Tuesday, June 30, 2009

JCVD (bad dubbing meets art cinema)

When our house signed up for phone/internet/cable recently, we received some free "on demand" rentals - one of which we used last night to watch JCVD. I'm not sure we would have gone out of our way to rent it, but at least with a free rental you can take a risk. I won't lie though, I have not-so-secretly wanted to watch this film since I first saw the trailer, and I heard it got good reviews at TIFF.

So we watched, and to my surprise I only had one major complaint: our on demand provider only offered a dubbed version. I will say this once and for all:

To me, there is nothing I hate more in the cinematic world than a dubbed film. Give me subtitles or give me nothing.

It wasn't the best film I've seen (it wasn't supposed to be), but it was more than expected. When you thought it would be stunts and action, it was quiet introspection on the ugly side of international fame and glory. When you thought it was quiet and morose, it sandwiches you with offbeat and inglorious action. I will give Van Damme credit - he managed to poke fun at his entire canon, spoof himself, and pull off his greatest acting effort in... well... ever.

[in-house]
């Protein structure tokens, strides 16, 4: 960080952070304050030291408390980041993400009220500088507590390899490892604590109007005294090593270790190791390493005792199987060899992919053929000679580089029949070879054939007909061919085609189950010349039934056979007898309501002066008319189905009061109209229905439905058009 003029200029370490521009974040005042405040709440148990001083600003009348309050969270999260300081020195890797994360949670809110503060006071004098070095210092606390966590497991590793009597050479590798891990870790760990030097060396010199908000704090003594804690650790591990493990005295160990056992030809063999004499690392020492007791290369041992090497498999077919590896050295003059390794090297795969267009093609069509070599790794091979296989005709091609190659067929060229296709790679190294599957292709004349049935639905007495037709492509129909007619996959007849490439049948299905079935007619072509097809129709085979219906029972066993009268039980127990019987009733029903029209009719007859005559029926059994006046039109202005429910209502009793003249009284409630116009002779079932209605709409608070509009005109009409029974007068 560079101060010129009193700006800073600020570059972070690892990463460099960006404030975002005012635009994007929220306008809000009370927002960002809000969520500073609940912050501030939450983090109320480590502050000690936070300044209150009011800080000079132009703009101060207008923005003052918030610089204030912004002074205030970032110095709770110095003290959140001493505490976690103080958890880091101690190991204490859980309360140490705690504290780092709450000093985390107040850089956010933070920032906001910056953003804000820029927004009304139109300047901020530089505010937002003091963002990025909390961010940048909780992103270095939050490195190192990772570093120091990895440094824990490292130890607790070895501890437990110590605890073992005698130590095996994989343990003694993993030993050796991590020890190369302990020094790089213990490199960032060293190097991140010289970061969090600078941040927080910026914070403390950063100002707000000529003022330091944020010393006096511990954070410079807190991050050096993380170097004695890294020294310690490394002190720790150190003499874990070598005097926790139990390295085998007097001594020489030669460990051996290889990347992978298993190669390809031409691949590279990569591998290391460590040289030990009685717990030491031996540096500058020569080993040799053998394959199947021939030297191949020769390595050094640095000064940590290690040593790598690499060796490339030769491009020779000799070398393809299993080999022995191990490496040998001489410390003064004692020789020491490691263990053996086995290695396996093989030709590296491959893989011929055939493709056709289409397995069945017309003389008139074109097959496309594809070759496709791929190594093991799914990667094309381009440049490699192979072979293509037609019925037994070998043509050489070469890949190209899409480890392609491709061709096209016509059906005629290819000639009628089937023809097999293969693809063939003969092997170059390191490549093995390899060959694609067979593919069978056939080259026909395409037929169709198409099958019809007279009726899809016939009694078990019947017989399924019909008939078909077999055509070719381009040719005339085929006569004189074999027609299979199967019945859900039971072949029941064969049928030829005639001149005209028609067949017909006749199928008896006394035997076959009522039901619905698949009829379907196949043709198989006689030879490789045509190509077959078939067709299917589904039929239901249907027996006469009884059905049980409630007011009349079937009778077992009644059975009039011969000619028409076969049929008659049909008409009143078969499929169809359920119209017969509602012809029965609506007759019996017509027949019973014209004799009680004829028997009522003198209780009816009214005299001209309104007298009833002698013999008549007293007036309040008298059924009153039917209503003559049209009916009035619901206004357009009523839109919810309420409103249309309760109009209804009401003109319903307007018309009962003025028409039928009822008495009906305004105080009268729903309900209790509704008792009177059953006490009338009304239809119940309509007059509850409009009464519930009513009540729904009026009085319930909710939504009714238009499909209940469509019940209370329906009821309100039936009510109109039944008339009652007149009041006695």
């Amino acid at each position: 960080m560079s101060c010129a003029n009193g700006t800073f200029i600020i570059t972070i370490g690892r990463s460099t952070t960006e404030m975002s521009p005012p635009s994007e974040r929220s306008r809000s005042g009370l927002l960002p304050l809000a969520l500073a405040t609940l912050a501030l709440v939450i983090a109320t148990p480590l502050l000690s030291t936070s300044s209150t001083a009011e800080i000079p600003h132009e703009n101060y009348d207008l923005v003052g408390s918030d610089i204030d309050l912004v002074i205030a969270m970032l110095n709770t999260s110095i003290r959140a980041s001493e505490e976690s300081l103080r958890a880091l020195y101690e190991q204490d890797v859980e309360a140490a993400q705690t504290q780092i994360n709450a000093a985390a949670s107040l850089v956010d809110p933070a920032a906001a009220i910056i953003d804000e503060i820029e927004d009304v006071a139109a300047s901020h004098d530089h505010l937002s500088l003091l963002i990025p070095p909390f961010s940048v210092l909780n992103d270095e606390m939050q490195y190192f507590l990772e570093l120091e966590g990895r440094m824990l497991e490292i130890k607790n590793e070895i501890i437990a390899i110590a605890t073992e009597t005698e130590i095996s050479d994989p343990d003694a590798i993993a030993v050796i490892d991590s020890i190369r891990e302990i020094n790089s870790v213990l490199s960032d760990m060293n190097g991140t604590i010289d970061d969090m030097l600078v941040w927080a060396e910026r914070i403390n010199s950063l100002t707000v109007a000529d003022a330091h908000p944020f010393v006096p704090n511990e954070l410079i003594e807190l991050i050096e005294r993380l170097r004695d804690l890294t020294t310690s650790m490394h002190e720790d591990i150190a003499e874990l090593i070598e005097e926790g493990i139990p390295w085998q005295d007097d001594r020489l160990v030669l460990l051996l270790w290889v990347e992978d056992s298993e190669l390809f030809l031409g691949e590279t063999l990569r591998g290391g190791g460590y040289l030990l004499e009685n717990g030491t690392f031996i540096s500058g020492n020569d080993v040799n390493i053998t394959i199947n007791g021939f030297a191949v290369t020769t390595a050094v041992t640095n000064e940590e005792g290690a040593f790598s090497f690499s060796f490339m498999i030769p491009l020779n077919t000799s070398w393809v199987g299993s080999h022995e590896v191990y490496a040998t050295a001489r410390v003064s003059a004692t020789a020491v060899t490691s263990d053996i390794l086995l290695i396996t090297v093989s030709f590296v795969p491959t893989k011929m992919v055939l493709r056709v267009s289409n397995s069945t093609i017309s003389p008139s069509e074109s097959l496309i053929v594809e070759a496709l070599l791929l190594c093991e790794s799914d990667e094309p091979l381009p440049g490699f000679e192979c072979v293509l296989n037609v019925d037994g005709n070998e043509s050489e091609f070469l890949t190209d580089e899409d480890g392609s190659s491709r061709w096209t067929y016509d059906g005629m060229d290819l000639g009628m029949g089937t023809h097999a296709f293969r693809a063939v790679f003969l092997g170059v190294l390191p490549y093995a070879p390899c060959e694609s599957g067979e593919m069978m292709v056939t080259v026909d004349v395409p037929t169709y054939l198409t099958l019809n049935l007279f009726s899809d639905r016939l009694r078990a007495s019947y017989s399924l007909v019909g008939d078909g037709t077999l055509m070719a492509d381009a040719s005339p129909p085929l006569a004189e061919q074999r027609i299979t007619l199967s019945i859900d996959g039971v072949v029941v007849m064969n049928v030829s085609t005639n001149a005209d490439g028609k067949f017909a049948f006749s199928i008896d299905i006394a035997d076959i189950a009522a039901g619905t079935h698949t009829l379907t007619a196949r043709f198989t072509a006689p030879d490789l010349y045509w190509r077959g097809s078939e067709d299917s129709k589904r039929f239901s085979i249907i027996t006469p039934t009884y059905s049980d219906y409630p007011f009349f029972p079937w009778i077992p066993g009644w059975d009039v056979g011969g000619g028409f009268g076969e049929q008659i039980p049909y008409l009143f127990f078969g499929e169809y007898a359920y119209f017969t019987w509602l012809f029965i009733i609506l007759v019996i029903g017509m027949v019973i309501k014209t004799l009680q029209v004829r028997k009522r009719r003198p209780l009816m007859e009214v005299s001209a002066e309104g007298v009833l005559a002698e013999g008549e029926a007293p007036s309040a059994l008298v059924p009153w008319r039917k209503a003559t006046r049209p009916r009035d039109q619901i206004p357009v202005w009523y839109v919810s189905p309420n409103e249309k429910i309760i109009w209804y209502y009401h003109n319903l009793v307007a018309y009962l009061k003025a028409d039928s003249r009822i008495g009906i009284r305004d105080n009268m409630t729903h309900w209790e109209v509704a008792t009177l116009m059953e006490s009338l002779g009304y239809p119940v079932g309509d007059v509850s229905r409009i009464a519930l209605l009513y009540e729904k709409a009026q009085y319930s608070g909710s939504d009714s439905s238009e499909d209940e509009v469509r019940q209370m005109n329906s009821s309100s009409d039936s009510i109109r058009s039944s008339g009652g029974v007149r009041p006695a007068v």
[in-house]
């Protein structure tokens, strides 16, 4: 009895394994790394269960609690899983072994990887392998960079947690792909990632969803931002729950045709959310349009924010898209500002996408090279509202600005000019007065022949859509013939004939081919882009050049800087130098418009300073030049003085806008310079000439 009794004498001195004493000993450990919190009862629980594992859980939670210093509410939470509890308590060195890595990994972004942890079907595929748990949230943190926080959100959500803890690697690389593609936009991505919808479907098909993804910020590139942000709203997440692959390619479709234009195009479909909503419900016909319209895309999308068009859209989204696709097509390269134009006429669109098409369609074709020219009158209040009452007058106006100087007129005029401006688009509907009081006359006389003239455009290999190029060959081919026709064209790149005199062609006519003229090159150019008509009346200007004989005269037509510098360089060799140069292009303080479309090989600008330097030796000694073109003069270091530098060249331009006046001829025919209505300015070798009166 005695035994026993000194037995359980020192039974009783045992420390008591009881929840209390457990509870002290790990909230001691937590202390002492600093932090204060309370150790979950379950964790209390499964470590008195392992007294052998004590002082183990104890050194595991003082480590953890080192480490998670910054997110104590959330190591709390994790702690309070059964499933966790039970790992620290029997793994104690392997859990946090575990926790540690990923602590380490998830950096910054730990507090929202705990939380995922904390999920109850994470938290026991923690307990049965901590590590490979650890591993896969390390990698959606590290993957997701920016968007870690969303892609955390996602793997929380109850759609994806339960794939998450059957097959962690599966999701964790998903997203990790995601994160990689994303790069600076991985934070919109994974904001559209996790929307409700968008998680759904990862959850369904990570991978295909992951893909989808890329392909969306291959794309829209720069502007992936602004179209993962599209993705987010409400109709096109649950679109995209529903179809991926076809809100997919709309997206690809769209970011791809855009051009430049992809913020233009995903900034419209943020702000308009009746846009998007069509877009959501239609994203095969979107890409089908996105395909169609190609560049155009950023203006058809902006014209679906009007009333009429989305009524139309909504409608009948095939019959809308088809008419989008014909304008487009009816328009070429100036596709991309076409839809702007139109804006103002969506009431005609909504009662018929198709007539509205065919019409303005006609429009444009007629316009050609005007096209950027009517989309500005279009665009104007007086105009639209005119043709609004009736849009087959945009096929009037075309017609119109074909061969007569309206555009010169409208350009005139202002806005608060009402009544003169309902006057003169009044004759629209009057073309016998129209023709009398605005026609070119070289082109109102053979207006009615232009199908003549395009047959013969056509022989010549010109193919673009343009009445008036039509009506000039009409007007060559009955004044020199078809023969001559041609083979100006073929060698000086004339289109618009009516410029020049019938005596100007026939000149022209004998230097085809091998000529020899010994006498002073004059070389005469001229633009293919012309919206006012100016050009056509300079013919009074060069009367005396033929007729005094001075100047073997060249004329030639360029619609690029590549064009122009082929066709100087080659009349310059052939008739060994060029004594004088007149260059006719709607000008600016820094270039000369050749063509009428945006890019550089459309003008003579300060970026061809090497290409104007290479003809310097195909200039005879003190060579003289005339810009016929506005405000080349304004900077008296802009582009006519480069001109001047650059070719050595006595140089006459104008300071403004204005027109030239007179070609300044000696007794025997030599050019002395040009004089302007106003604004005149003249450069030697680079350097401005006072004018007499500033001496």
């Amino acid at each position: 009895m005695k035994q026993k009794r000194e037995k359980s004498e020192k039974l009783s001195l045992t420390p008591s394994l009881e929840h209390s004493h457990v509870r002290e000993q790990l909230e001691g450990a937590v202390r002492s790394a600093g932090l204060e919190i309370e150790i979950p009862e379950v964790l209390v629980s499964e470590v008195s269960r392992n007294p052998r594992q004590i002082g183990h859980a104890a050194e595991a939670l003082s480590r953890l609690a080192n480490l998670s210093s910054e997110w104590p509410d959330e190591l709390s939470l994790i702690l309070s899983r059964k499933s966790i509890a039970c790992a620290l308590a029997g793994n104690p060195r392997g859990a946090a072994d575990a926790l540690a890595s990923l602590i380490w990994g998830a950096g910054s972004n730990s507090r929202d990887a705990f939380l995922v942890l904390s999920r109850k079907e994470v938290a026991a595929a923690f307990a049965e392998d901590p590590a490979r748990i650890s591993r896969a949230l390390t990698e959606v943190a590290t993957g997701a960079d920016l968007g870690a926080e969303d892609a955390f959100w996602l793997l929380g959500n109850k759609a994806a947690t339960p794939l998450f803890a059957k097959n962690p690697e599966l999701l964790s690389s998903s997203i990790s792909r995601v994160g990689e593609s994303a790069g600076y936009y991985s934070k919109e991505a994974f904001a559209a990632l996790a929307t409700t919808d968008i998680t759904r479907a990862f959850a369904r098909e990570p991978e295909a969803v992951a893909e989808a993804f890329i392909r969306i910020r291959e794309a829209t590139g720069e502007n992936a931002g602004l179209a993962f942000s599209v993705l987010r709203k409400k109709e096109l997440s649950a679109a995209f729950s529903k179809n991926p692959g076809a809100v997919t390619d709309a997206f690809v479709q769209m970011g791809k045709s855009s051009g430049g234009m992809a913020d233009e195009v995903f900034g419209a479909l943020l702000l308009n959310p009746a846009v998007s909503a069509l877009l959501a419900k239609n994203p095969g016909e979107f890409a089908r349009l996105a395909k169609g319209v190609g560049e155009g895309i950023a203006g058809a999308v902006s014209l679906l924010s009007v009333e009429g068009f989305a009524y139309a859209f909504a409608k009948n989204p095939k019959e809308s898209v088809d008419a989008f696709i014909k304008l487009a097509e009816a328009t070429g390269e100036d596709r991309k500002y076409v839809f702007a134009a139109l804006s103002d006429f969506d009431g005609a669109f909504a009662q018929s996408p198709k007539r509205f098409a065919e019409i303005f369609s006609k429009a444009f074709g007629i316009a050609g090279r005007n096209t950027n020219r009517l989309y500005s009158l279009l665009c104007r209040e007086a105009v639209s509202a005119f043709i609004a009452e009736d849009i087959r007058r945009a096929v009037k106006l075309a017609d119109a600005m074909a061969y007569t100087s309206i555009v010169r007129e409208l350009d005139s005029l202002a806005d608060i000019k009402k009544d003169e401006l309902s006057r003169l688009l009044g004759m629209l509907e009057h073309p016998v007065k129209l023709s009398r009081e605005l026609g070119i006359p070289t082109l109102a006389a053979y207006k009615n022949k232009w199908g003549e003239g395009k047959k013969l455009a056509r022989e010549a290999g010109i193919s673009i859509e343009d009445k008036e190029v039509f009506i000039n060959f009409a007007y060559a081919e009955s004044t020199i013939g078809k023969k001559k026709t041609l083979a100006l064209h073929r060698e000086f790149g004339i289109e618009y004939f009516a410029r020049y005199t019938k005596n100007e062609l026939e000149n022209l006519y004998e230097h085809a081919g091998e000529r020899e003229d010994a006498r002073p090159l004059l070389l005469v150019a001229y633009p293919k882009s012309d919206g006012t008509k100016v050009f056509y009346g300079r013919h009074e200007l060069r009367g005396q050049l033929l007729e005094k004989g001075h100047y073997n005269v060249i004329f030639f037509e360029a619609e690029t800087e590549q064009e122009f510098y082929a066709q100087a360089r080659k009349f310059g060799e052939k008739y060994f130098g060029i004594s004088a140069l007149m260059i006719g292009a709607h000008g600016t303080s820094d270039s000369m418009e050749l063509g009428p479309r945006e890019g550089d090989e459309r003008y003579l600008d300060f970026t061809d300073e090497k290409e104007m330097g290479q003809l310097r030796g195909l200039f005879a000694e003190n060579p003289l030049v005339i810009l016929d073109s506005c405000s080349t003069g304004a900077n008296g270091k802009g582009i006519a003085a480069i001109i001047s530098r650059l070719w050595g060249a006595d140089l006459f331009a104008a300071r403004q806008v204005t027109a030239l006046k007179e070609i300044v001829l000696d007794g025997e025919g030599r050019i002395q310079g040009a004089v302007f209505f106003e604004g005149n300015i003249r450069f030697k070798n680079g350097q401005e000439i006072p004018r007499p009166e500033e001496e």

Amidst the slow moving chaos of the film, Van Damme is elevated above set - out of scene and in front of the camera - and gives a fantastic monologue on all the roads his life has taken, and the different realms of brokenness each led to. He acknowledges that this is a film, and the reason we're watching is because of his former stardom, and his crash and burn. For a moment I thought I was watching Liv Ullman's Alma in Bergman's Vargtimmen - speaking beyond the scope of the camera.

Here's something I never thought I would write: Van Damme was moving and poignant as he spoke about how he became addicted to drugs (because he loved a woman who did them), and how much he's lost to women and multiple marriages (each one took a different part of him). I'll let others decide if he's waxing biographical or hamming it up for the lens.

I think the following people would enjoy this film:
1. Andrew Chambers, Lars Janssen, and Mark Wierzbicki (ol' Central folk).
2. Jeff Biggs
3. Anyone who enjoys film for film's sake.

Here's something else I never thought I would write: a blog post about Jean Claude Van Damme.

1 comment:

Anonymous said...

I'm intrigued by how much the last few posts are weaving together, and moving toward something. I mean, obviously Exodus follows Genesis, but beyond that. Incredible how you can lead people on a journey by inviting them to track your thoughts about life...